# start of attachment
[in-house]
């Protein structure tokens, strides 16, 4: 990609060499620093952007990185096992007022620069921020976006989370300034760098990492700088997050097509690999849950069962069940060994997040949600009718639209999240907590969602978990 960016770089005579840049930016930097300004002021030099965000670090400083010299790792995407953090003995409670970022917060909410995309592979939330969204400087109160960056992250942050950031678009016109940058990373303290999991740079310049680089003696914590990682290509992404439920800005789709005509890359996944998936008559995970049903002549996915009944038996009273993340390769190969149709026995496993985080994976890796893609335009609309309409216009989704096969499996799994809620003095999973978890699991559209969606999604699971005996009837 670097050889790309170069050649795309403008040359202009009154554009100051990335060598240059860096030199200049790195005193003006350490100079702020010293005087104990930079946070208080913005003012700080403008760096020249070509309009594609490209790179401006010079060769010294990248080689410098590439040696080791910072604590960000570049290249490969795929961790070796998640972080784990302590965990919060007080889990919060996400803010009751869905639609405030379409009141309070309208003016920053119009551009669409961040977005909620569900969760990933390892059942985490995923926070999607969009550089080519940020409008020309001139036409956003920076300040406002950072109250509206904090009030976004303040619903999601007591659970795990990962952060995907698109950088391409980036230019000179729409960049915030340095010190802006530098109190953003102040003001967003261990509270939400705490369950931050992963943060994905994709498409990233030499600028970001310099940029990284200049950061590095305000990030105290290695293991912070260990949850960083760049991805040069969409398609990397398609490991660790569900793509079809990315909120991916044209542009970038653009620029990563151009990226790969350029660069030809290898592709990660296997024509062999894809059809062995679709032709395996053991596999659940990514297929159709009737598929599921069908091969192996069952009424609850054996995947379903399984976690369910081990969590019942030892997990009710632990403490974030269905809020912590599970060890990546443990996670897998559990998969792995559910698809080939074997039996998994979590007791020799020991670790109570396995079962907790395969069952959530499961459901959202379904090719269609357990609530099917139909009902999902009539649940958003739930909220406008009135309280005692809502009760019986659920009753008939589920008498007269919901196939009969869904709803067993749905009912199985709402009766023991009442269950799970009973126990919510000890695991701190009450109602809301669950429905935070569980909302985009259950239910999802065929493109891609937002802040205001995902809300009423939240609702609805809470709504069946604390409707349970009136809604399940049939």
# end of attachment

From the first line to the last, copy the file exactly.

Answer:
[in-house]
């Protein structure tokens, strides 16, 4: 990609060499620093952007990185096992007022620069921020976006989370300034760098990492700088997050097509690999849950069962069940060994997040949600009718639209999240907590969602978990 960016770089005579840049930016930097300004002021030099965000670090400083010299790792995407953090003995409670970022917060909410995309592979939330969204400087109160960056992250942050950031678009016109940058990373303290999991740079310049680089003696914590990682290509992404439920800005789709005509890359996944998936008559995970049903002549996915009944038996009273993340390769190969149709026995496993985080994976890796893609335009609309309409216009989704096969499996799994809620003095999973978890699991559209969606999604699971005996009837 670097050889790309170069050649795309403008040359202009009154554009100051990335060598240059860096030199200049790195005193003006350490100079702020010293005087104990930079946070208080913005003012700080403008760096020249070509309009594609490209790179401006010079060769010294990248080689410098590439040696080791910072604590960000570049290249490969795929961790070796998640972080784990302590965990919060007080889990919060996400803010009751869905639609405030379409009141309070309208003016920053119009551009669409961040977005909620569900969760990933390892059942985490995923926070999607969009550089080519940020409008020309001139036409956003920076300040406002950072109250509206904090009030976004303040619903999601007591659970795990990962952060995907698109950088391409980036230019000179729409960049915030340095010190802006530098109190953003102040003001967003261990509270939400705490369950931050992963943060994905994709498409990233030499600028970001310099940029990284200049950061590095305000990030105290290695293991912070260990949850960083760049991805040069969409398609990397398609490991660790569900793509079809990315909120991916044209542009970038653009620029990563151009990226790969350029660069030809290898592709990660296997024509062999894809059809062995679709032709395996053991596999659940990514297929159709009737598929599921069908091969192996069952009424609850054996995947379903399984976690369910081990969590019942030892997990009710632990403490974030269905809020912590599970060890990546443990996670897998559990998969792995559910698809080939074997039996998994979590007791020799020991670790109570396995079962907790395969069952959530499961459901959202379904090719269609357990609530099917139909009902999902009539649940958003739930909220406008009135309280005692809502009760019986659920009753008939589920008498007269919901196939009969869904709803067993749905009912199985709402009766023991009442269950799970009973126990919510000890695991701190009450109602809301669950429905935070569980909302985009259950239910999802065929493109891609937002802040205001995902809300009423939240609702609805809470709504069946604390409707349970009136809604399940049939």